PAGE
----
Make sure your organization is prepared for the possible upcoming accounting changes associated with leases.
As hospital managers are faced with important decisions regarding technology and equipment upgrades, odds are they are using leases as a financing solution. Hospitals lease almost everything—from large-scale items like diagnostic imaging machines and real estate to the utensils in the dining facility. Is your hospital ready for possible accounting changes on the horizon that will impact how you report leases?
In an effort to promote more transparency for all financial obligations, both the Financial Accounting Standards Board (FASB) and its international counterpart, the International Accounting Standards Board (IASB), are currently working to develop new lease accounting standards. Exposure drafts from August 2011 laid out the proposed changes, which, if implemented in 2013 to 2014 as scheduled, could have dramatic impact on the balance sheets and income statements of many hospitals.
At present, the accounting treatment for leases of US companies is determined in accordance with FASB 13, which details a series of tests that must be conducted in order to determine if a lease is characterized as either a capital lease or an operating lease. These tests include, among other matters, the lease term relative to the asset’s useful life, any transfer of ownership at lease expiration, as well as a financial calculation where the present value of the rental stream cannot exceed 90% of the asset’s value when discounted at the lessee’s incremental borrowing rate. Most hospital operators and hospital CFOs are accustomed to these requirements and incorporate them into their ordinary budget/procurement process.
When a lease is classified as an operating lease, the lease payments flow through the income statement and the underlying asset remains “off balance sheet.” This is often desirable for a number of reasons, such as bond indenture covenant compliance, bank loan covenant compliance, and internal debt constraints. Many institutions require operating lease treatment for internal budgetary compliance. When these obligations are characterized instead as capital leases, the asset financed by the lease is recorded on the balance sheet and the lease is characterized as a liability. Corresponding depreciation and interest expenses impact the income statement.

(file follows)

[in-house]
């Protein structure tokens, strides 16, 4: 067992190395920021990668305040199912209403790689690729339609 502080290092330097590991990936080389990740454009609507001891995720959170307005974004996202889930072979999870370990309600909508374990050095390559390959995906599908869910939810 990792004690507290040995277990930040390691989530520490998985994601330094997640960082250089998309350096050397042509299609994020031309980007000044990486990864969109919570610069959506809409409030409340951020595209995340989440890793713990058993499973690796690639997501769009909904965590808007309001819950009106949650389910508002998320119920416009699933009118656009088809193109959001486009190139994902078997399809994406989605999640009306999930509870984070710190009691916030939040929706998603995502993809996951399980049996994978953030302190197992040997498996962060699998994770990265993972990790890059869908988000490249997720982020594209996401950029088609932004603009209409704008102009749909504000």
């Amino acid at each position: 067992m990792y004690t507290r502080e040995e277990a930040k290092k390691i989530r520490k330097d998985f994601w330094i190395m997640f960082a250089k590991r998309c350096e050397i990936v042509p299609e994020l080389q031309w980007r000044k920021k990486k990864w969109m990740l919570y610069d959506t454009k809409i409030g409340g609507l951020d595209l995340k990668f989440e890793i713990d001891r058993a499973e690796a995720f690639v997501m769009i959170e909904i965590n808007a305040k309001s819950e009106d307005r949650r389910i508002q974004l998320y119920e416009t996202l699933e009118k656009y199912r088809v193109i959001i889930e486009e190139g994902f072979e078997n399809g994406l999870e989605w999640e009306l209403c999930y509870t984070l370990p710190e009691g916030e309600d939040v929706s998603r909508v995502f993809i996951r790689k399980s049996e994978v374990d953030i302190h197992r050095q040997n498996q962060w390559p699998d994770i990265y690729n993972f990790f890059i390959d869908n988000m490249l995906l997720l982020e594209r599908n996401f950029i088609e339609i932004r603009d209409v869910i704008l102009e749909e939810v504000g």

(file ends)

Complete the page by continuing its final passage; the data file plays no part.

Under the proposed accounting changes, virtually all leases would be characterized as capital leases with a few additional twists that will certainly impact many hospital balance sheets. There will be requirements for “re-measurement” under the new guidelines, which means that potential changes, such as contingent rent, will be included in the asset cost. However, the most impactful item under the proposed standard will be a requirement that all preexisting operating leases be brought onto the books at one time rather than gradually so that there will be an unusually high concentration of interest expense in the transition year.
Impact on Hospitals
For hospitals, the impact is all about the timing. In theory, the total cash outlay of either type of lease should be the same. The difference will be in the treatment of those expense items highlighted above. Because the lease payment will now be broken down into depreciation and interest expense, there will be a larger amount expensed in the early years of a lease. This will immediately change vital calculations for many bond indenture covenants, particularly earnings before interest, taxes, depreciation, and amortization (or EBITDA) as contrasted to simply reporting a rental expense under an operating lease. Pressure will be brought to bear on vital debt service coverage ratios. Interestingly, some hospitals and hospital systems are already requiring that lease quotations include a capital lease solution in anticipation of these changes.
The Future of Leases
Although these anticipated changes would have a negative impact on the way many hospitals account for some leases, leasing will remain a popular tool in equipment procurement. The advantages of utilizing a lease are still compelling for the following reasons: